4

My newsletter says this sentence

我五分钟后就回来。

is translated as "I'll be back in 5 minutes".

I am curious to know whether this sentence could be translated as "I came back 5 minutes ago", or does it need to be changed? If so, how and why?

  • 2
    Did you mean to ask if it could also be "I came back 5 minutes later."? That would be a more interesting question. – Stumpy Joe Pete Sep 2 '12 at 16:48
  • @StumpyJoePete: I did not, but it is an interesting question! – dr Hannibal Lecter Sep 8 '12 at 15:55
9

"I'll be back in 5 minutes" is the only correct translation for this sentence.

"I came back 5 minutes ago" is

我5分钟前就回来了。

  • Welcome to the site, and thanks for your answer. – Don Kirkby Sep 27 '12 at 19:46
2

I am not sure, but I think "in 5 minutes" here doesn't mean "5分钟后". For example, now it's 00:12.

When I say "I will be back in 5 minutes", I mean "I will have come back by 00:17. I probably come back at 00:13, or 00:14". In this case, I will say, in Chinese, "我5分钟内回来“。

When I say "I will be back 5 minutes later". I mean "I will be back at 00:17,". In this case, I will say, in Chinese, "我5分钟后回来“。

Please correct me if I misunderstand "in 5 minutes" and "5 minutes later".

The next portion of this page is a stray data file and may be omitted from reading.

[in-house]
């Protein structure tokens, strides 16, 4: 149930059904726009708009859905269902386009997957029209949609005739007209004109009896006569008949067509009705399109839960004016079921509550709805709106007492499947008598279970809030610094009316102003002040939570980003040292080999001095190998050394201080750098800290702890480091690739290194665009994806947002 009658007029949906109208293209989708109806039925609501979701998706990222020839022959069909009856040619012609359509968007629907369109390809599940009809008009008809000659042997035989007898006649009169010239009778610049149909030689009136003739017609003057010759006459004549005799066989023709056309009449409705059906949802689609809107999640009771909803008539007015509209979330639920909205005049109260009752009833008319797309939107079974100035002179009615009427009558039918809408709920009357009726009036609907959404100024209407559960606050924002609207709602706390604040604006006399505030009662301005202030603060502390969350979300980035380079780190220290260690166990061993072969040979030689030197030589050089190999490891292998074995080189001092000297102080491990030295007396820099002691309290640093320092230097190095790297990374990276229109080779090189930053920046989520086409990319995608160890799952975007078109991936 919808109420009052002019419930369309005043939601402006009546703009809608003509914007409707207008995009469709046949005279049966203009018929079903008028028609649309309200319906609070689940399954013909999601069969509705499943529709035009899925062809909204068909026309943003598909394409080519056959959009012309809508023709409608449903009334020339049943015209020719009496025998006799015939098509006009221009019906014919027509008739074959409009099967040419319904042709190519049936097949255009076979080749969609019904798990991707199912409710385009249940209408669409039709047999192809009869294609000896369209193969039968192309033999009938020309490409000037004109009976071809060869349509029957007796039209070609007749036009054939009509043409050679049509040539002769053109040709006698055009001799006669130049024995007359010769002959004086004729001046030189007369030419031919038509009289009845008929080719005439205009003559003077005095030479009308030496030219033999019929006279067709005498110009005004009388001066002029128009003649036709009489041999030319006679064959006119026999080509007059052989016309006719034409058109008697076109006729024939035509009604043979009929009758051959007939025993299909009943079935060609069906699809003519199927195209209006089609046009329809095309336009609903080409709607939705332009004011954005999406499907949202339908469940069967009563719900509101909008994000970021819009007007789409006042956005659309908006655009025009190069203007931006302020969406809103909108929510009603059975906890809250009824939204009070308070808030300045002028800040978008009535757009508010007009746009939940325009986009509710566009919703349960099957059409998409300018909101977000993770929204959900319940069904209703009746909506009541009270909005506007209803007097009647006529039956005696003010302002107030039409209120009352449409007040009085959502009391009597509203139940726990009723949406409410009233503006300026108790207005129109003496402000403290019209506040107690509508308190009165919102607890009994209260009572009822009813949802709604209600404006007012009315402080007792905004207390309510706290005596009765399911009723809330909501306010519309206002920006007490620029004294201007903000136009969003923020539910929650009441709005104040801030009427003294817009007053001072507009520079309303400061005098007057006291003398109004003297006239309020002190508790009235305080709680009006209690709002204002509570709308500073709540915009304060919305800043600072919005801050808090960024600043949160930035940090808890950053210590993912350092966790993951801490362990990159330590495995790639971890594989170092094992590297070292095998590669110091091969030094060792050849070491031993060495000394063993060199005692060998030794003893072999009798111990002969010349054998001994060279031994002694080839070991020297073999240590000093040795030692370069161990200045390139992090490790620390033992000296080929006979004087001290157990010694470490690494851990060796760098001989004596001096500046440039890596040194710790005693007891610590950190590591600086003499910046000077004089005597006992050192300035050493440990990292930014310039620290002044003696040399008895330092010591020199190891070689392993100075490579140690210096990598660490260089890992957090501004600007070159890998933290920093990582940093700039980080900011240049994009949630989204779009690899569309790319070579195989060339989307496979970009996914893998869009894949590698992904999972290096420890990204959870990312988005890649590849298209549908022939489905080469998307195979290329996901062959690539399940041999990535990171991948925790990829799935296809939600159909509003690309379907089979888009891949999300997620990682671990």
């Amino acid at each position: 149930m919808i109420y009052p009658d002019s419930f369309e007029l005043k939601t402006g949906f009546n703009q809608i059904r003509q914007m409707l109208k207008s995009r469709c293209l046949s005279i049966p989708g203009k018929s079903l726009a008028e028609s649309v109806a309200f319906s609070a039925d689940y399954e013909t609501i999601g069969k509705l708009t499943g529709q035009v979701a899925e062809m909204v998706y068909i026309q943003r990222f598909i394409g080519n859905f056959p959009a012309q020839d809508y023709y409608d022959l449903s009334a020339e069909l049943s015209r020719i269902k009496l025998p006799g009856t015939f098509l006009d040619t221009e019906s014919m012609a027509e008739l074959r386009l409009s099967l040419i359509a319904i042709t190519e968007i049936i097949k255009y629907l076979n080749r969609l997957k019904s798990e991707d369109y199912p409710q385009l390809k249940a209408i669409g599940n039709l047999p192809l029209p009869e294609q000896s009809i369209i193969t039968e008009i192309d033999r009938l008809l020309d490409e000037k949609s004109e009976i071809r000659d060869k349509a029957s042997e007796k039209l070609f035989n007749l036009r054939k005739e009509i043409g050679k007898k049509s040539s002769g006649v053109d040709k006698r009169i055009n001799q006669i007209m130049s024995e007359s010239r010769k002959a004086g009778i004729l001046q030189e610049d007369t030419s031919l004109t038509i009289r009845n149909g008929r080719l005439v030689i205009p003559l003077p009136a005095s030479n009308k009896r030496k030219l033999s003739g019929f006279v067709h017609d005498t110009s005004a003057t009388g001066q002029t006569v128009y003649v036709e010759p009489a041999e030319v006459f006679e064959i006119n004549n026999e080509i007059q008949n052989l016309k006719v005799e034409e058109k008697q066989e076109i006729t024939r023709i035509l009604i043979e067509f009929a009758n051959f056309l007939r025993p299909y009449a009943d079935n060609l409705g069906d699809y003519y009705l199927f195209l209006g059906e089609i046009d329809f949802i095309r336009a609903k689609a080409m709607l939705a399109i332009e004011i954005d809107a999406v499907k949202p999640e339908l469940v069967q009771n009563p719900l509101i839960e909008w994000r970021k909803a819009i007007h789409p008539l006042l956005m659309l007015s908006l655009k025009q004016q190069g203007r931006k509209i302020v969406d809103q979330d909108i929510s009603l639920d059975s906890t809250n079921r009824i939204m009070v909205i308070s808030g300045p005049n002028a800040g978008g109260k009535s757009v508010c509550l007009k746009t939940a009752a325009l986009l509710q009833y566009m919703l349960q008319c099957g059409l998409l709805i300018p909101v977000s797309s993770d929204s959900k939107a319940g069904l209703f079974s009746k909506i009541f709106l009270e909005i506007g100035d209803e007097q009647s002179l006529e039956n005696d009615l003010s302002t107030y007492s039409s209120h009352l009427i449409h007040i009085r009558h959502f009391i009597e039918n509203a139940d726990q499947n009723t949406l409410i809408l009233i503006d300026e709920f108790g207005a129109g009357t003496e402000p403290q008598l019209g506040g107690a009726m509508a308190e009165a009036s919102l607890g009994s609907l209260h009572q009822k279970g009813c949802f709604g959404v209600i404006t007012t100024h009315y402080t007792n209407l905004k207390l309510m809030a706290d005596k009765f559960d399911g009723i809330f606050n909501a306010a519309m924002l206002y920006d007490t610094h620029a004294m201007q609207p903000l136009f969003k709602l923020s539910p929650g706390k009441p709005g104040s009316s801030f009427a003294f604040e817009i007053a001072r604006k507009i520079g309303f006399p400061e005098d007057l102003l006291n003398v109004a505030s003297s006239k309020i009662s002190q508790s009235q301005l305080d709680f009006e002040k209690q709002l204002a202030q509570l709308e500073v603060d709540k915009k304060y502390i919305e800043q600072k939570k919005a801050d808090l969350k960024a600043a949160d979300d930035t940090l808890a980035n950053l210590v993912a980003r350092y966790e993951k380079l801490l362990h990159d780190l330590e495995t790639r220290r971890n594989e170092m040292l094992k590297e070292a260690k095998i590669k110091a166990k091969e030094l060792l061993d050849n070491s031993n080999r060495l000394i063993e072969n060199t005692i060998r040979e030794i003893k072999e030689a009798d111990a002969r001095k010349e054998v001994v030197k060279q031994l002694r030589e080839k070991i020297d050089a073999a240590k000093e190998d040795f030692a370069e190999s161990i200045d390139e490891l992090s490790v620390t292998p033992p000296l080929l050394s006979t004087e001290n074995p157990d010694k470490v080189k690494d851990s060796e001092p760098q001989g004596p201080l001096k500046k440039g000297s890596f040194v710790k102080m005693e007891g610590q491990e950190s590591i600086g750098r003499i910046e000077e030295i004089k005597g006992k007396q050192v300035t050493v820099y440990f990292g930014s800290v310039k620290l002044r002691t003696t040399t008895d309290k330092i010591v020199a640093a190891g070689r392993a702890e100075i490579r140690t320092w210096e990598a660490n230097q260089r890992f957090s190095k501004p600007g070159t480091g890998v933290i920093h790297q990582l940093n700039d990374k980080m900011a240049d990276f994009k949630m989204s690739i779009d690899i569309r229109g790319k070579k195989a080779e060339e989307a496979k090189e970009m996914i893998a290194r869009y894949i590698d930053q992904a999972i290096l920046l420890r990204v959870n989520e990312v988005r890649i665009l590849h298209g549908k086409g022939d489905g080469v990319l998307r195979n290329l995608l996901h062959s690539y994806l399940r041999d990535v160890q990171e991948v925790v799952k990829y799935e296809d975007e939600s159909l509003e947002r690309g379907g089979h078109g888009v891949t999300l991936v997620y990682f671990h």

• Your understanding is perfect! – 杨以轩 Sep 3 '12 at 13:45
  • 1
    I don't agree. If I say "I'll be back in 5 minutes" at 00:12, I'm saying I'll be back at 00:17. – Stumpy Joe Pete Sep 3 '12 at 19:45
  • @StumpyJoePete, strictly speaking, "in" means within a certain time period, but usage wise I tend to agree with you. – 杨以轩 Sep 4 '12 at 3:37
  • I'm just saying that that is how I use it. I can't tell you how other English speakers interpret it, but for me, it's definitely 过X分钟之后 – Stumpy Joe Pete Sep 4 '12 at 3:40
2

I believe this sentence should be translated as "I will be back after 5 mins"

"I'll be back in 5 minutes" should be

我在五分钟内回来

  • 1
    I don't agree. If I say "I'll be back in 5 minutes" at 00:12, I'm saying I'll be back at 00:17. – Stumpy Joe Pete Sep 3 '12 at 19:45

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